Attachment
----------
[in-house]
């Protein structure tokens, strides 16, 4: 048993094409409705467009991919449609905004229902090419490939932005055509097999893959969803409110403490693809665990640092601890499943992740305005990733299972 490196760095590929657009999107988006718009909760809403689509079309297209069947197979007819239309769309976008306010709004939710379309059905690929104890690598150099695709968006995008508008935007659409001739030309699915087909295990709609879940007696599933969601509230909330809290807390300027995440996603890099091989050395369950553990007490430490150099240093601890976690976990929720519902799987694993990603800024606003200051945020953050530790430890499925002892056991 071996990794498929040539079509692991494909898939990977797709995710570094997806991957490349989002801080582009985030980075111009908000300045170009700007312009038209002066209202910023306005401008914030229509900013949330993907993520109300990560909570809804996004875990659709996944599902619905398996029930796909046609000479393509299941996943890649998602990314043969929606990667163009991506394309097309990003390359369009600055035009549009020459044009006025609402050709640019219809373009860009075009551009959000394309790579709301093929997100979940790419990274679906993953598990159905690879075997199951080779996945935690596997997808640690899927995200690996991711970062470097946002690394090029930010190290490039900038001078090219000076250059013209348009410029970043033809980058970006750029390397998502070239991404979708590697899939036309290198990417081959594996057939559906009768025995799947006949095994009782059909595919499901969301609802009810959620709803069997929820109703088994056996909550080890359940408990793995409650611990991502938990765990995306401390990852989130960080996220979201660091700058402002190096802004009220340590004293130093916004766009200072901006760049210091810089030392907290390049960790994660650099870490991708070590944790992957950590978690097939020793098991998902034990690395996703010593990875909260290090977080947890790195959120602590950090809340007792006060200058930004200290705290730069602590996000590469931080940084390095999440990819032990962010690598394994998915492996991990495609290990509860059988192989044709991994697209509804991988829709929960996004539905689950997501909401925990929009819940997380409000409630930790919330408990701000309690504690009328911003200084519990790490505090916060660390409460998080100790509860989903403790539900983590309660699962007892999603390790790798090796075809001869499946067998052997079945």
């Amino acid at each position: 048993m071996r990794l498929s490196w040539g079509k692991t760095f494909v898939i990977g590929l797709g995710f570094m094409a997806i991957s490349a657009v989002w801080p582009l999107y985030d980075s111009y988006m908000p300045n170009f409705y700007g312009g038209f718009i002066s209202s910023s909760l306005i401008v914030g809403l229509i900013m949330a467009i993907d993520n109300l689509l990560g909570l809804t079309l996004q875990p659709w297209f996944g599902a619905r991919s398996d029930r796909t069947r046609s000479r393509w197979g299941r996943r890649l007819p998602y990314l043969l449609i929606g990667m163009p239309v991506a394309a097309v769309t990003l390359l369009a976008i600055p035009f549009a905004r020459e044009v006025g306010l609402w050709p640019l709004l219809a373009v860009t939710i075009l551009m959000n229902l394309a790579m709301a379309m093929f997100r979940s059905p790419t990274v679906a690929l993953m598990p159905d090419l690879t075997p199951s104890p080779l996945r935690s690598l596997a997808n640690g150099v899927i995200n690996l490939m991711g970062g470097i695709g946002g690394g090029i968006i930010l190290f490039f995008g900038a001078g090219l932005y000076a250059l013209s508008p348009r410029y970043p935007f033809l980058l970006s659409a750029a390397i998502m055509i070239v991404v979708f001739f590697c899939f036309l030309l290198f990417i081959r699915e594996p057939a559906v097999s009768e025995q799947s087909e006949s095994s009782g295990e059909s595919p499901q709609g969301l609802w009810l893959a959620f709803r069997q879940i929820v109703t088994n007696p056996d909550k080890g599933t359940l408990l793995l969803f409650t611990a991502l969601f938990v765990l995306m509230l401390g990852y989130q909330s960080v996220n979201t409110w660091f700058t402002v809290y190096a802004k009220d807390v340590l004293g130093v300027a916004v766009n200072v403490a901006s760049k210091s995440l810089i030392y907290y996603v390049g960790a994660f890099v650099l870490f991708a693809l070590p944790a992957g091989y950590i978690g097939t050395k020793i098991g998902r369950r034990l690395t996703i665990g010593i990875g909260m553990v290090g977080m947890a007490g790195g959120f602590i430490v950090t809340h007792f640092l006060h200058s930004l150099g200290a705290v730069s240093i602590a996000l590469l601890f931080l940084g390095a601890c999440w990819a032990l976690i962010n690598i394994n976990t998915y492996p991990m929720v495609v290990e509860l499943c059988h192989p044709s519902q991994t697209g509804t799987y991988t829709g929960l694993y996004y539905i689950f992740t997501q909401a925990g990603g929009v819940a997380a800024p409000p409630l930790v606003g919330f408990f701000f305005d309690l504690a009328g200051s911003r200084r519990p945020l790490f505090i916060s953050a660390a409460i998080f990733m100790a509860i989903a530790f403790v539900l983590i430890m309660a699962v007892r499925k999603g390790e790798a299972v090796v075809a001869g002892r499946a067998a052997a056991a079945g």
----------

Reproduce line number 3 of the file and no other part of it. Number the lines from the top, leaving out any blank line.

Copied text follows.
């Amino acid at each position: 048993m071996r990794l498929s490196w040539g079509k692991t760095f494909v898939i990977g590929l797709g995710f570094m094409a997806i991957s490349a657009v989002w801080p582009l999107y985030d980075s111009y988006m908000p300045n170009f409705y700007g312009g038209f718009i002066s209202s910023s909760l306005i401008v914030g809403l229509i900013m949330a467009i993907d993520n109300l689509l990560g909570l809804t079309l996004q875990p659709w297209f996944g599902a619905r991919s398996d029930r796909t069947r046609s000479r393509w197979g299941r996943r890649l007819p998602y990314l043969l449609i929606g990667m163009p239309v991506a394309a097309v769309t990003l390359l369009a976008i600055p035009f549009a905004r020459e044009v006025g306010l609402w050709p640019l709004l219809a373009v860009t939710i075009l551009m959000n229902l394309a790579m709301a379309m093929f997100r979940s059905p790419t990274v679906a690929l993953m598990p159905d090419l690879t075997p199951s104890p080779l996945r935690s690598l596997a997808n640690g150099v899927i995200n690996l490939m991711g970062g470097i695709g946002g690394g090029i968006i930010l190290f490039f995008g900038a001078g090219l932005y000076a250059l013209s508008p348009r410029y970043p935007f033809l980058l970006s659409a750029a390397i998502m055509i070239v991404v979708f001739f590697c899939f036309l030309l290198f990417i081959r699915e594996p057939a559906v097999s009768e025995q799947s087909e006949s095994s009782g295990e059909s595919p499901q709609g969301l609802w009810l893959a959620f709803r069997q879940i929820v109703t088994n007696p056996d909550k080890g599933t359940l408990l793995l969803f409650t611990a991502l969601f938990v765990l995306m509230l401390g990852y989130q909330s960080v996220n979201t409110w660091f700058t402002v809290y190096a802004k009220d807390v340590l004293g130093v300027a916004v766009n200072v403490a901006s760049k210091s995440l810089i030392y907290y996603v390049g960790a994660f890099v650099l870490f991708a693809l070590p944790a992957g091989y950590i978690g097939t050395k020793i098991g998902r369950r034990l690395t996703i665990g010593i990875g909260m553990v290090g977080m947890a007490g790195g959120f602590i430490v950090t809340h007792f640092l006060h200058s930004l150099g200290a705290v730069s240093i602590a996000l590469l601890f931080l940084g390095a601890c999440w990819a032990l976690i962010n690598i394994n976990t998915y492996p991990m929720v495609v290990e509860l499943c059988h192989p044709s519902q991994t697209g509804t799987y991988t829709g929960l694993y996004y539905i689950f992740t997501q909401a925990g990603g929009v819940a997380a800024p409000p409630l930790v606003g919330f408990f701000f305005d309690l504690a009328g200051s911003r200084r519990p945020l790490f505090i916060s953050a660390a409460i998080f990733m100790a509860i989903a530790f403790v539900l983590i430890m309660a699962v007892r499925k999603g390790e790798a299972v090796v075809a001869g002892r499946a067998a052997a056991a079945g």